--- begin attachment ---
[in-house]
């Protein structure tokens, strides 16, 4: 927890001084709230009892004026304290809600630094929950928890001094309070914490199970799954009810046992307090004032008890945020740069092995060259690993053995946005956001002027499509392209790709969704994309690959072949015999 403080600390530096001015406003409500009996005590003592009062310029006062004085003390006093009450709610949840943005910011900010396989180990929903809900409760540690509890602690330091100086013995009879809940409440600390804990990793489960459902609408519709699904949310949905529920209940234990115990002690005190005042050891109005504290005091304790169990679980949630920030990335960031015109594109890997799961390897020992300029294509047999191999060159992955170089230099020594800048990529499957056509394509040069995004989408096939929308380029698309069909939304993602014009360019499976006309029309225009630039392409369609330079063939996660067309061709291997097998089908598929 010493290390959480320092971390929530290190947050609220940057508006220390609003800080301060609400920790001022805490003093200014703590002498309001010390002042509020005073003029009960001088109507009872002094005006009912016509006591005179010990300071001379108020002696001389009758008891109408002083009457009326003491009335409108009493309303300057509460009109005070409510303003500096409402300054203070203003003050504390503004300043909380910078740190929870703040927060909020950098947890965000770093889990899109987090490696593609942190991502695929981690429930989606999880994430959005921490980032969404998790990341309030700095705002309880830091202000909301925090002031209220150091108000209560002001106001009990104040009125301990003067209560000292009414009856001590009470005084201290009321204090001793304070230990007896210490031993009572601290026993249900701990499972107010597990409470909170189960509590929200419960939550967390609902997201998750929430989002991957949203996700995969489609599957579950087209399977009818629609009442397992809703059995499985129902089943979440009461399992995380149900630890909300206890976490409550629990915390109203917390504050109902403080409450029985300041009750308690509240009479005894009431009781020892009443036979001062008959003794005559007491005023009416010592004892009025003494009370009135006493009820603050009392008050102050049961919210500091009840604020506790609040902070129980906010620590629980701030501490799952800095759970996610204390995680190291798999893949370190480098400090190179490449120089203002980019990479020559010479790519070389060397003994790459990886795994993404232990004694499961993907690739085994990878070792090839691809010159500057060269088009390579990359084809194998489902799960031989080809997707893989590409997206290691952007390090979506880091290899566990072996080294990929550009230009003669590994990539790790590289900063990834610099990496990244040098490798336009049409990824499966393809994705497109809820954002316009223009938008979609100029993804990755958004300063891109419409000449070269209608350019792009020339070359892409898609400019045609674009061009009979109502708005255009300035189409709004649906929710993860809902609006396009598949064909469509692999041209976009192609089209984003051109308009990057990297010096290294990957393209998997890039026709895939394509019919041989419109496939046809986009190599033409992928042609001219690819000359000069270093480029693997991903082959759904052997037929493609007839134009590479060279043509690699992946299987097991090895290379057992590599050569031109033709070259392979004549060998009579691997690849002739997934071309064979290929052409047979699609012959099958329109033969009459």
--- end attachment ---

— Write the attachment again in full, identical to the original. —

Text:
[in-house]
């Protein structure tokens, strides 16, 4: 927890001084709230009892004026304290809600630094929950928890001094309070914490199970799954009810046992307090004032008890945020740069092995060259690993053995946005956001002027499509392209790709969704994309690959072949015999 403080600390530096001015406003409500009996005590003592009062310029006062004085003390006093009450709610949840943005910011900010396989180990929903809900409760540690509890602690330091100086013995009879809940409440600390804990990793489960459902609408519709699904949310949905529920209940234990115990002690005190005042050891109005504290005091304790169990679980949630920030990335960031015109594109890997799961390897020992300029294509047999191999060159992955170089230099020594800048990529499957056509394509040069995004989408096939929308380029698309069909939304993602014009360019499976006309029309225009630039392409369609330079063939996660067309061709291997097998089908598929 010493290390959480320092971390929530290190947050609220940057508006220390609003800080301060609400920790001022805490003093200014703590002498309001010390002042509020005073003029009960001088109507009872002094005006009912016509006591005179010990300071001379108020002696001389009758008891109408002083009457009326003491009335409108009493309303300057509460009109005070409510303003500096409402300054203070203003003050504390503004300043909380910078740190929870703040927060909020950098947890965000770093889990899109987090490696593609942190991502695929981690429930989606999880994430959005921490980032969404998790990341309030700095705002309880830091202000909301925090002031209220150091108000209560002001106001009990104040009125301990003067209560000292009414009856001590009470005084201290009321204090001793304070230990007896210490031993009572601290026993249900701990499972107010597990409470909170189960509590929200419960939550967390609902997201998750929430989002991957949203996700995969489609599957579950087209399977009818629609009442397992809703059995499985129902089943979440009461399992995380149900630890909300206890976490409550629990915390109203917390504050109902403080409450029985300041009750308690509240009479005894009431009781020892009443036979001062008959003794005559007491005023009416010592004892009025003494009370009135006493009820603050009392008050102050049961919210500091009840604020506790609040902070129980906010620590629980701030501490799952800095759970996610204390995680190291798999893949370190480098400090190179490449120089203002980019990479020559010479790519070389060397003994790459990886795994993404232990004694499961993907690739085994990878070792090839691809010159500057060269088009390579990359084809194998489902799960031989080809997707893989590409997206290691952007390090979506880091290899566990072996080294990929550009230009003669590994990539790790590289900063990834610099990496990244040098490798336009049409990824499966393809994705497109809820954002316009223009938008979609100029993804990755958004300063891109419409000449070269209608350019792009020339070359892409898609400019045609674009061009009979109502708005255009300035189409709004649906929710993860809902609006396009598949064909469509692999041209976009192609089209984003051109308009990057990297010096290294990957393209998997890039026709895939394509019919041989419109496939046809986009190599033409992928042609001219690819000359000069270093480029693997991903082959759904052997037929493609007839134009590479060279043509690699992946299987097991090895290379057992590599050569031109033709070259392979004549060998009579691997690849002739997934071309064979290929052409047979699609012959099958329109033969009459």